As he makes clear in both his introduction and conclusion, Stanislawski considers the assassination of Cohen to be a turning point in modern Jewish history. Though he does not develop the theme at any length, he observes that there are eerie similarities between this murder and that of Israeli prime minister Yitzhak Rabin, despite the century and a half that separate the two assassinations. Indeed, Stanislawski professes that he could never get over the agonizing questions that the Rabin assassination raised, even after the second intifada and the new Israeli national traumas that it generated dimmed Rabin’s memory:
And so, the question of how a Jew could kill another Jew for political or religious reasons receded into the background. But not for me. The Rabin assassination only gave me added incentive to study in depth an earlier, almost unknown, case of an internal Jewish assassination that had intrigued me for years but about which I was unable to get sufficient information.
The collapse of the Soviet Union, whose ironclad and paranoid control of its vast archives made any further research into such episodes as the Cohen murder impossible for most of the 20th century, has inaugurated a new era in Eastern European scholarship. Jewish historians from around the world have been flocking to the now open archives in hundreds of cities and towns all across Russia, Poland, Lithuania, Ukraine and Belarus to investigate the many treasure troves of long-inaccessible documents. As a result of their research, our understanding of modern Jewish history has been refreshingly revised.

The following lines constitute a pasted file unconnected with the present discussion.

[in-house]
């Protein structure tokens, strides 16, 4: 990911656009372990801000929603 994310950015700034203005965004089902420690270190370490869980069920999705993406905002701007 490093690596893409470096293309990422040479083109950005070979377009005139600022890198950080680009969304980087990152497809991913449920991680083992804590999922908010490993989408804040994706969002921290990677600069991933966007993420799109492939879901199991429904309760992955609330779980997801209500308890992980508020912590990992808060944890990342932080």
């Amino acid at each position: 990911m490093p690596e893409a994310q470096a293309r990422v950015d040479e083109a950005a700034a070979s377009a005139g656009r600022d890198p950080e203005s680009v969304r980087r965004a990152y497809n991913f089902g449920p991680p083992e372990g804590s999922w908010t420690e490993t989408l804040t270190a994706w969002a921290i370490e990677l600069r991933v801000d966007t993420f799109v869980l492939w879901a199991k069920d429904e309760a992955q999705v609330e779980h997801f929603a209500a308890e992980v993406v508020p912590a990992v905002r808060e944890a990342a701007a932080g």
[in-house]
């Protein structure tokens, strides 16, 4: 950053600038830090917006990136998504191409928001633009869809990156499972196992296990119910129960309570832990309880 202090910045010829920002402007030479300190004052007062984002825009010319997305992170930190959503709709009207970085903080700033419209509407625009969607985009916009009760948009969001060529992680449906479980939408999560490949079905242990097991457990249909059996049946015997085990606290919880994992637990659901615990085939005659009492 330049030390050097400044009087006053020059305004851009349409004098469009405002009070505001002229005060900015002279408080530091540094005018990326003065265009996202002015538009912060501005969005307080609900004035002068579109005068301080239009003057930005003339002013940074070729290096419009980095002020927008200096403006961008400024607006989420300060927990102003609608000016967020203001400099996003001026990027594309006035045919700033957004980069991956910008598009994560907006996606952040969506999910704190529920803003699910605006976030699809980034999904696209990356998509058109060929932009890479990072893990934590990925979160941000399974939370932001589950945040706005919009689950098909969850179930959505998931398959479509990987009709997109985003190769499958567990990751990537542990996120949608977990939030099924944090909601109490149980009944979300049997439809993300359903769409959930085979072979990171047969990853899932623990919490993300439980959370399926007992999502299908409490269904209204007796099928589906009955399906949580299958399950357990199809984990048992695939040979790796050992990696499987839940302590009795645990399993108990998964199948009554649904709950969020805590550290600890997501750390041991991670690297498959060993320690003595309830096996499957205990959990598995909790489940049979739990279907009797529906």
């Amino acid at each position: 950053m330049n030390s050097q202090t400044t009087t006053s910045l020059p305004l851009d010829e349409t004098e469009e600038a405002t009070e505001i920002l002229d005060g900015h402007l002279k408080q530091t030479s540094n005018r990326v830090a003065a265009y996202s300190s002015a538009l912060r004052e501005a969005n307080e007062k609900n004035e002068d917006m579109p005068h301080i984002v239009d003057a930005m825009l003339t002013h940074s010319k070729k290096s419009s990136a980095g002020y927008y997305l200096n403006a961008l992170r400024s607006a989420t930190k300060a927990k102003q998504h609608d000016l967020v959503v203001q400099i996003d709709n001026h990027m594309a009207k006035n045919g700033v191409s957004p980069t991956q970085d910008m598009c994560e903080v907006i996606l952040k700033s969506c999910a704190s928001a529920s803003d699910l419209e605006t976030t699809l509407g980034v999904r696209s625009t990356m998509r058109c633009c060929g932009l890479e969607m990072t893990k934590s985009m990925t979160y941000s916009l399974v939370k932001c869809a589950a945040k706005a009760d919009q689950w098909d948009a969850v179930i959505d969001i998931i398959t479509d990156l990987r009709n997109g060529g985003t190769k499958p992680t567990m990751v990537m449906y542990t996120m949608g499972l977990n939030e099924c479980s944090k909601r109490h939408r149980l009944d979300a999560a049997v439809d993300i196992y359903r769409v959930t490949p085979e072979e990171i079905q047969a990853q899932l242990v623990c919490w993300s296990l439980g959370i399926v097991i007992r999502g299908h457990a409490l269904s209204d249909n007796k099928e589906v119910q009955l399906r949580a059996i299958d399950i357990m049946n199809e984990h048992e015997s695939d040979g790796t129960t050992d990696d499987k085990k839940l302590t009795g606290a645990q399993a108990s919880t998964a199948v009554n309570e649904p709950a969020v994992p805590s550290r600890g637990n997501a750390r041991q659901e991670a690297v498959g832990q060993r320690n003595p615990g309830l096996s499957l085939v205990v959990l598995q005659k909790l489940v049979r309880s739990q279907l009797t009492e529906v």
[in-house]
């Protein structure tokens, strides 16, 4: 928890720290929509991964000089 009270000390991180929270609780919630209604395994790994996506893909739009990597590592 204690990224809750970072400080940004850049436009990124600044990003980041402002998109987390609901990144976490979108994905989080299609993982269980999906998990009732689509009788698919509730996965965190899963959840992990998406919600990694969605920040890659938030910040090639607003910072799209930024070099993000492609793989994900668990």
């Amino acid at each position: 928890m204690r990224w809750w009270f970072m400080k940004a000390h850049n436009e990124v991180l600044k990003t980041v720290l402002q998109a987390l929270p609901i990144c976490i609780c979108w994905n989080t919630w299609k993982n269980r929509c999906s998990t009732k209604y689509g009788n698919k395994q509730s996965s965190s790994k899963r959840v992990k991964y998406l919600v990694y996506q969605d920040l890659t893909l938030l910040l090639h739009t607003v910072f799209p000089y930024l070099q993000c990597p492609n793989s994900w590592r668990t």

Stanislawski’s book is the latest contribution to this scholarly renaissance. Beyond the sheer literary pleasure of his captivating narrative and the inherent novelty of a Galitsianer Jewish murder mystery, the author adds important insights into the complex, now vanished, world that was Jewish Galicia, a society bitterly torn between fidelity to tradition and the excitement of the modern national awakenings that culminated in the revolutions of 1848, also the year of Cohen’s assassination. Stanislawski has written not only an important historical morality tale about the dangers of religious extremism, but also a cautionary tale about the unforeseeable perils unleashed when governments try to force modernity, or, for that matter democracy, on a deeply traditional religious society.
Allan Nadler, a nonviolent Canadian Litvak, is a professor of religious studies and director of the Jewish studies program at Drew University.